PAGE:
Phone: 214-691-3535  •  After Hours Nurse: 855-456-6976  •  8325 Walnut Hill Lane, Suite #225, Dallas,TX 75231

Welcome to Pediatricians of Dallas

Get to know about POD, a group of pediatricians and their staff who can help you and your children as they grow; from the newly born to the late teenager, we are ready to help!
<span style='color:#ddd'>Welcome</span> to Pediatricians of Dallas

ASQ and MCHAT Developmental Screening

A few weeks before your appointment for ages 4 mo, 9 mo, 12 mo, 24 and 36 mo checkups, you should receive an email or phone call regarding the ASQ screening. At the 18 month well visit, a similar form, the MCHAT—a specific screener for Autism—will be given to you at your appointment.
ASQ and MCHAT Developmental Screening

Exposed to the Flu?

The incubation period is generally 1 to 2 days after exposure. Meaning once exposed, you would develop symptoms within 1 to 2 days. Young children may be contagious 24 hours before symptoms begin and for as long as 10 days after. What are the main symptoms? The most common are headache, fever, sore throat, cough, chills and body aches. Patients this year have reported headache as their first symptom.
Exposed to the Flu?

ADHD & Learning Differences

Parents often wonder how to determine if their child's behavior is "normal" or if they might have a problem that needs attention. There are many kinds of learning differences a child might experience. Our diagnosticians are experts at evaluating and determining if there are issues that can be addressed and treated in a friendly, supportive environment.
ADHD & Learning Differences

What Should My Baby Be Doing?

Growing up happens so fast! Use our guide to learn what to expect from your child as they grow. We discuss the physical and mental developmental milestones each age group typically achieves and offer tips for sleep, feeding and more.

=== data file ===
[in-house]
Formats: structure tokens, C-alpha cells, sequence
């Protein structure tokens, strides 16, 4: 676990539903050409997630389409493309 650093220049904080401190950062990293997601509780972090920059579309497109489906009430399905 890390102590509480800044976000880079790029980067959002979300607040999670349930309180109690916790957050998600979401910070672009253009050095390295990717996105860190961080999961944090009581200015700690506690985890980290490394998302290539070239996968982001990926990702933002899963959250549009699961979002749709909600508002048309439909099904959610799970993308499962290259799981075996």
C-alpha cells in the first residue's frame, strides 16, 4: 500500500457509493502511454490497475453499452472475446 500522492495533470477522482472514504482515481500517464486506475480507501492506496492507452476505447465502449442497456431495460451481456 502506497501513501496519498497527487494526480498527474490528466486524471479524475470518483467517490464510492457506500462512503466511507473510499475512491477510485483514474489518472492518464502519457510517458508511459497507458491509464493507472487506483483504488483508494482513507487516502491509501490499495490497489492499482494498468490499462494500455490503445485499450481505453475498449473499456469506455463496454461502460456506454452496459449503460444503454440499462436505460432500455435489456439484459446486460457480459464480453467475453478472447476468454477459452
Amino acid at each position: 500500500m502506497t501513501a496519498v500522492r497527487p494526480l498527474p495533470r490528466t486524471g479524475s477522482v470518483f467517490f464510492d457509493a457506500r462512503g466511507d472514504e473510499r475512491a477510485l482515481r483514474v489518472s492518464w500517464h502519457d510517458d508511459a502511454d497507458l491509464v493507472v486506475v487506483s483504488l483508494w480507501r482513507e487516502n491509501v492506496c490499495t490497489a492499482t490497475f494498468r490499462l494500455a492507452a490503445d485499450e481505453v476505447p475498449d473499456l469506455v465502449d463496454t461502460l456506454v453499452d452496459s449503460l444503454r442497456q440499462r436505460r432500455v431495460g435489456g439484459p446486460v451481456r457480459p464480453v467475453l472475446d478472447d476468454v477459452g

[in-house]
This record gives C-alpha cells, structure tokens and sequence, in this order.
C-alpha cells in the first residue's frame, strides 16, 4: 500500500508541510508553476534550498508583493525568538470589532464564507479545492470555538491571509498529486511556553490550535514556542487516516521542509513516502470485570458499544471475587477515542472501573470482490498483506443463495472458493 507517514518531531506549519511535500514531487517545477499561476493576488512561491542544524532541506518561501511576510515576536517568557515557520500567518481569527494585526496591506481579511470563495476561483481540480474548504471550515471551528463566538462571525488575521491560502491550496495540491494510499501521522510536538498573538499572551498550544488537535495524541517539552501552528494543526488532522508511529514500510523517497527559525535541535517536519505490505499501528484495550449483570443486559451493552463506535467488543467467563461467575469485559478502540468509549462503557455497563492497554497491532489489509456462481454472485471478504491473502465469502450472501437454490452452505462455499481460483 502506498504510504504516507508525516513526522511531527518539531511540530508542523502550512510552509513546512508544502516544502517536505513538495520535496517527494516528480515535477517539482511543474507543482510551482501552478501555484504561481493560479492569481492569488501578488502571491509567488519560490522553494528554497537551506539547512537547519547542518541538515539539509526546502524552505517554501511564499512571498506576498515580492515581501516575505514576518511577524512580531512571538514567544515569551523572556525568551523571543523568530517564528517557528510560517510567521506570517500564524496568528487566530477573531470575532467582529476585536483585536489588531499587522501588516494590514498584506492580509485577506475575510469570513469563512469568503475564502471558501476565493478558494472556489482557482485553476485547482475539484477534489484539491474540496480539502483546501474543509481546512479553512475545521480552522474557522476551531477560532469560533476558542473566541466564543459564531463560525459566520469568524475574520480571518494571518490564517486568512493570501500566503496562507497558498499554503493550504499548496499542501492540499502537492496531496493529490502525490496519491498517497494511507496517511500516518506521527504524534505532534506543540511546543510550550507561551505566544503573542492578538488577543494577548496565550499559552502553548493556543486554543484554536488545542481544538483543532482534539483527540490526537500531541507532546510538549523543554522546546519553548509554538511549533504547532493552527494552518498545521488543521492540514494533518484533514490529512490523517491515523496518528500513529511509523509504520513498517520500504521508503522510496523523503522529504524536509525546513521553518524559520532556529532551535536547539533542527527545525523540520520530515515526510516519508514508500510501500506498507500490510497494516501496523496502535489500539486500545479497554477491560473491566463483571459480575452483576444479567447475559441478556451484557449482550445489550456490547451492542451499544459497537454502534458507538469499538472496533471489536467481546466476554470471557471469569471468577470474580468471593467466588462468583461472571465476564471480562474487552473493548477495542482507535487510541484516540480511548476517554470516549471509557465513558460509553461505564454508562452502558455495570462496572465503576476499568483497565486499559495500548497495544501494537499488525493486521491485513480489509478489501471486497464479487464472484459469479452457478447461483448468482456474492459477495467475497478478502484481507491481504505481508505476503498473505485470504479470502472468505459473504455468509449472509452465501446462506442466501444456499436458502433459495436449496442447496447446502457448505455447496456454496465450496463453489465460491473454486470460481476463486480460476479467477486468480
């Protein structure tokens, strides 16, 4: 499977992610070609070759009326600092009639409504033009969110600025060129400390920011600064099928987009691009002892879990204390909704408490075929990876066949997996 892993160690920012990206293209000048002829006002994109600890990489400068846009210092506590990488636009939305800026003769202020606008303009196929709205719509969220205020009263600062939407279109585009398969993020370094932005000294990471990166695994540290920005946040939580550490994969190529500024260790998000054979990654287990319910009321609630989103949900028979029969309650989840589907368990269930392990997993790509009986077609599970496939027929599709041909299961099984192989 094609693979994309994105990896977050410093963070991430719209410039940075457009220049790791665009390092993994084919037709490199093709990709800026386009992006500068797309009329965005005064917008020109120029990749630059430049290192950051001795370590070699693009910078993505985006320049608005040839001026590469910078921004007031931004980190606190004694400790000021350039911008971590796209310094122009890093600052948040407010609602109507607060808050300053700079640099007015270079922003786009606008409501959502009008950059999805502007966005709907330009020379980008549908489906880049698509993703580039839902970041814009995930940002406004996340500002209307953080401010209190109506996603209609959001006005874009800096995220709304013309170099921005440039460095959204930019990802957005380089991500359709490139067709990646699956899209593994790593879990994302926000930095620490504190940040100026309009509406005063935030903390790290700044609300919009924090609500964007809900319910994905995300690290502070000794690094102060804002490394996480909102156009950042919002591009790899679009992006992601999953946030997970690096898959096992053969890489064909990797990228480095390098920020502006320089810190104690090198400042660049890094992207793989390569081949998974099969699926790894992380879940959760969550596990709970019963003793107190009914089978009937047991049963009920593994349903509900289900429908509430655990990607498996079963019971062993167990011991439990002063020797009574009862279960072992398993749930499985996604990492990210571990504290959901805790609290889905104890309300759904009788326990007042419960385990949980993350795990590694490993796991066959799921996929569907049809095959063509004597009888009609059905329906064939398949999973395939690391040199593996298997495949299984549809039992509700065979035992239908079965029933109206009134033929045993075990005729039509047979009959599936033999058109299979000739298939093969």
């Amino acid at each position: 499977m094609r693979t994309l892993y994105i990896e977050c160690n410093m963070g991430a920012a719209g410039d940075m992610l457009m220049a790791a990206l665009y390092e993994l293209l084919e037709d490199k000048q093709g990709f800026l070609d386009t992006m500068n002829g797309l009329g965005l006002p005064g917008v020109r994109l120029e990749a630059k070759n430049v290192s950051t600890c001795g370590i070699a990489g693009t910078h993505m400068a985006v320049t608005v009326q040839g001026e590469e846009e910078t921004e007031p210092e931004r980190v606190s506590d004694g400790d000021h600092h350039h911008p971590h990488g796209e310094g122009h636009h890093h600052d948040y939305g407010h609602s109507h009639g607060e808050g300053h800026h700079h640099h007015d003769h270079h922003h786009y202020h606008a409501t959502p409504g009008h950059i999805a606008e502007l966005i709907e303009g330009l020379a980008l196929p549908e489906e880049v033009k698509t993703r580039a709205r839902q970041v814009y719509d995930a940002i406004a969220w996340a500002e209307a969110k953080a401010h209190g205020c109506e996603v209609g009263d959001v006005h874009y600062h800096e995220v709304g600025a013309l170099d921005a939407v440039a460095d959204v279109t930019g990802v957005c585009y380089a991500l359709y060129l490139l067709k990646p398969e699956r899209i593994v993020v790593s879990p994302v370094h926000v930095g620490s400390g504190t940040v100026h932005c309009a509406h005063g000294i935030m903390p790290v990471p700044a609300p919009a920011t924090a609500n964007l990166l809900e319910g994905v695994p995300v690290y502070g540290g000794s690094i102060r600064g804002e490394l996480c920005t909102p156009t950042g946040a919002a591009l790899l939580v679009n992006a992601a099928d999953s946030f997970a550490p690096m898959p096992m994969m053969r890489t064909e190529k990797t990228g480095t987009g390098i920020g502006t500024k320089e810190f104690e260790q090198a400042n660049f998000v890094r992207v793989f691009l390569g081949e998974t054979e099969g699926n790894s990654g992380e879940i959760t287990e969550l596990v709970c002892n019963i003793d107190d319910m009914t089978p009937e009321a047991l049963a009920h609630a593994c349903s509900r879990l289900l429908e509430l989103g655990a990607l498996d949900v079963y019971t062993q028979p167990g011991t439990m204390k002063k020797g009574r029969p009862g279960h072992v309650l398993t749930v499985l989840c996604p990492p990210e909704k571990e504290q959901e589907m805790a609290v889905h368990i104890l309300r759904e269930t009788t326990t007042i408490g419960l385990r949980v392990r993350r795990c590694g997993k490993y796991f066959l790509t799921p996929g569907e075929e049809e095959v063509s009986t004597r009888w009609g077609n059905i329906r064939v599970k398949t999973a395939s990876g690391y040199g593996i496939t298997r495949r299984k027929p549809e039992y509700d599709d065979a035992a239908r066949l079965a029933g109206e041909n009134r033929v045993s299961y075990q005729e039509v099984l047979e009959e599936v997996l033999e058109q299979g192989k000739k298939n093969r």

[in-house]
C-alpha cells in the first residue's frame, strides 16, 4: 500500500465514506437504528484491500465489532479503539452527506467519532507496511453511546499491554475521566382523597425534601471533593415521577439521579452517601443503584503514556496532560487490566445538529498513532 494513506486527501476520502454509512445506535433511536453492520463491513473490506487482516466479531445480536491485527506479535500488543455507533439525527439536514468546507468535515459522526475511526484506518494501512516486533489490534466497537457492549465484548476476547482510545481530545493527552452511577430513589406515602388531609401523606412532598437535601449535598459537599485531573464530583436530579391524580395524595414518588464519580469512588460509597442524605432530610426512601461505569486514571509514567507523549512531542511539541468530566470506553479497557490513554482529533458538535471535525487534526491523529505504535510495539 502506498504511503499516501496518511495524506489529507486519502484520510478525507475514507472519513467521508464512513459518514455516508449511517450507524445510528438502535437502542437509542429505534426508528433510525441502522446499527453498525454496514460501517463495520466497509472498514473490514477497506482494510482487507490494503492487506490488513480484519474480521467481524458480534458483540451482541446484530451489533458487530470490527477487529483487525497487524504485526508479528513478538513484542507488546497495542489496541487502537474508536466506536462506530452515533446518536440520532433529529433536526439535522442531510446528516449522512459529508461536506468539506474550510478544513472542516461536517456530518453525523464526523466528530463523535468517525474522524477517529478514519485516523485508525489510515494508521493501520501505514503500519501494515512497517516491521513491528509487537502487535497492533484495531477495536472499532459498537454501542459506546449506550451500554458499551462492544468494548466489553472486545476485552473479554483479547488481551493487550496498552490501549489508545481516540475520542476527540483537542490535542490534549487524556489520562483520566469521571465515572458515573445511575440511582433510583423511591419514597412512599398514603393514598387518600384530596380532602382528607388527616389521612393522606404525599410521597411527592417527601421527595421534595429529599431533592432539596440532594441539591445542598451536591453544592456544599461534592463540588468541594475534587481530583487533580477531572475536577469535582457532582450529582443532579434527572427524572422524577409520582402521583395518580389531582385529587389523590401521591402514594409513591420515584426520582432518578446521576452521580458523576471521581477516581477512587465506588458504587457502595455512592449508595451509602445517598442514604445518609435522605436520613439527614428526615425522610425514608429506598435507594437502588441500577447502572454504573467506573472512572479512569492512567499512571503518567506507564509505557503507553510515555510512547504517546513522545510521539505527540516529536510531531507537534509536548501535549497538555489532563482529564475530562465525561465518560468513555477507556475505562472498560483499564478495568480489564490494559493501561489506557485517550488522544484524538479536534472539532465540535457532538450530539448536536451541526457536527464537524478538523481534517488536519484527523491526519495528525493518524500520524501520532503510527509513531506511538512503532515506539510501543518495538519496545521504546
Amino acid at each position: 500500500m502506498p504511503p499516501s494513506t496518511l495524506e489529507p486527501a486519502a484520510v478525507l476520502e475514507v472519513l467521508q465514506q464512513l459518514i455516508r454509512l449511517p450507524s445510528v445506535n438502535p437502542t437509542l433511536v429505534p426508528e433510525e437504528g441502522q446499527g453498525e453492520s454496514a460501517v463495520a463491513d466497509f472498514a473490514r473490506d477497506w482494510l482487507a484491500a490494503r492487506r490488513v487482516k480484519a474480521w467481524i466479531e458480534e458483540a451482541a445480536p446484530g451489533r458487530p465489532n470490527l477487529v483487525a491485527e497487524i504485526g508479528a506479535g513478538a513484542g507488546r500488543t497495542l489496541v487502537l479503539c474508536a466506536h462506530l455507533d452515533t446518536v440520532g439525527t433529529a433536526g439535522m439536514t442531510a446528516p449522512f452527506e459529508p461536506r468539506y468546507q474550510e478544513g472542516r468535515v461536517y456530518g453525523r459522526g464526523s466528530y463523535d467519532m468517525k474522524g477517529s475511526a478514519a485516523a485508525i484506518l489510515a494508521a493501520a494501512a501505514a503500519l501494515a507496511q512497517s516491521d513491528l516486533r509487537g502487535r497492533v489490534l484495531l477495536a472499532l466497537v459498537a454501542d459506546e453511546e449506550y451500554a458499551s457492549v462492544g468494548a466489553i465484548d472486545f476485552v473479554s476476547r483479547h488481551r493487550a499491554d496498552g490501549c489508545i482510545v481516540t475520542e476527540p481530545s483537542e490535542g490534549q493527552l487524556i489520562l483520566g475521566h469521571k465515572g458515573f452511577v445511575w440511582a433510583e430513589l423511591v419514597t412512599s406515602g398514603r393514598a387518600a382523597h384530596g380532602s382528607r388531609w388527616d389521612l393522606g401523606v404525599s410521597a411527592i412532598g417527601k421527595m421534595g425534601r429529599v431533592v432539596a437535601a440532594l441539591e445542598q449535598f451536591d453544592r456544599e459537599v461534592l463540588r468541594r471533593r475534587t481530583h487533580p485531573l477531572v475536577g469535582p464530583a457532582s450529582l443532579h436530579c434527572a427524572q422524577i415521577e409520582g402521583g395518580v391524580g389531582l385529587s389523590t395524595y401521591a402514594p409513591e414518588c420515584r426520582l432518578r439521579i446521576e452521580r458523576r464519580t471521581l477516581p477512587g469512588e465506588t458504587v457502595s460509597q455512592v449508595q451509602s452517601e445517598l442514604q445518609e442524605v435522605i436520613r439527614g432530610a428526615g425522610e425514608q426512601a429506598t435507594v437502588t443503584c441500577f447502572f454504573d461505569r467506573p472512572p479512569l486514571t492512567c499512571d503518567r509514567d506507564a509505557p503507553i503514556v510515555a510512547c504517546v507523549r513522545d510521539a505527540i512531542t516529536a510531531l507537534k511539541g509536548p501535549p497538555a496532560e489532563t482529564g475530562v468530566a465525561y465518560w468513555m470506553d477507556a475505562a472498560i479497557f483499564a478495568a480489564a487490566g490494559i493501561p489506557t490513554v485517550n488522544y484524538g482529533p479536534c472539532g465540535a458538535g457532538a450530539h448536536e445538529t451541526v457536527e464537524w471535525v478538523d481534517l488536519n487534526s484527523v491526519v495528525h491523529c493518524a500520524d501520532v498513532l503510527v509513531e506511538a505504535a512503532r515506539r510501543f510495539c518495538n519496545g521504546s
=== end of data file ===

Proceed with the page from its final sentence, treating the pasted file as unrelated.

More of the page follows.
What Should My Baby Be Doing?

Countdown to Christmas!

Bugged by Bug Bites?

Bug bitesMost insect bites usually cause a small red bump and begin to disappear the next day. Often times, it may look like localized hives, one large or several small ones. The red bump is the body's allergic reaction to the venom injected by the insect.

For itchy insect bites, apply calamine or a 1% hydrocortisone cream. If the bite is extremely itchy, try an oral antihistamine, like Benadryl.

For painful insect bites, give Tylenol or Advil for pain relief. You can also apply an ice cube in a wet washcloth for 20 minutes.

Insect repellents protect against biting insects, mosquito, chiggers, flies, ticks, and fleas. Choose one that contains at least 10% DEET and no more than 30%.

  • Do not use on infants under 2 months of age.
  • Do not use a combination sunscreen/bug repellent product. Sunscreen should be reapplied often.
  • Products with DEET should only be applied every six hours.
  • Do not apply to the hands if your child sucks his fingers or thumb.
  • Bugs can be attracted to lotion, perfume or hair spray. Use sparingly.

If you have any other concerns or questions, contact the office.

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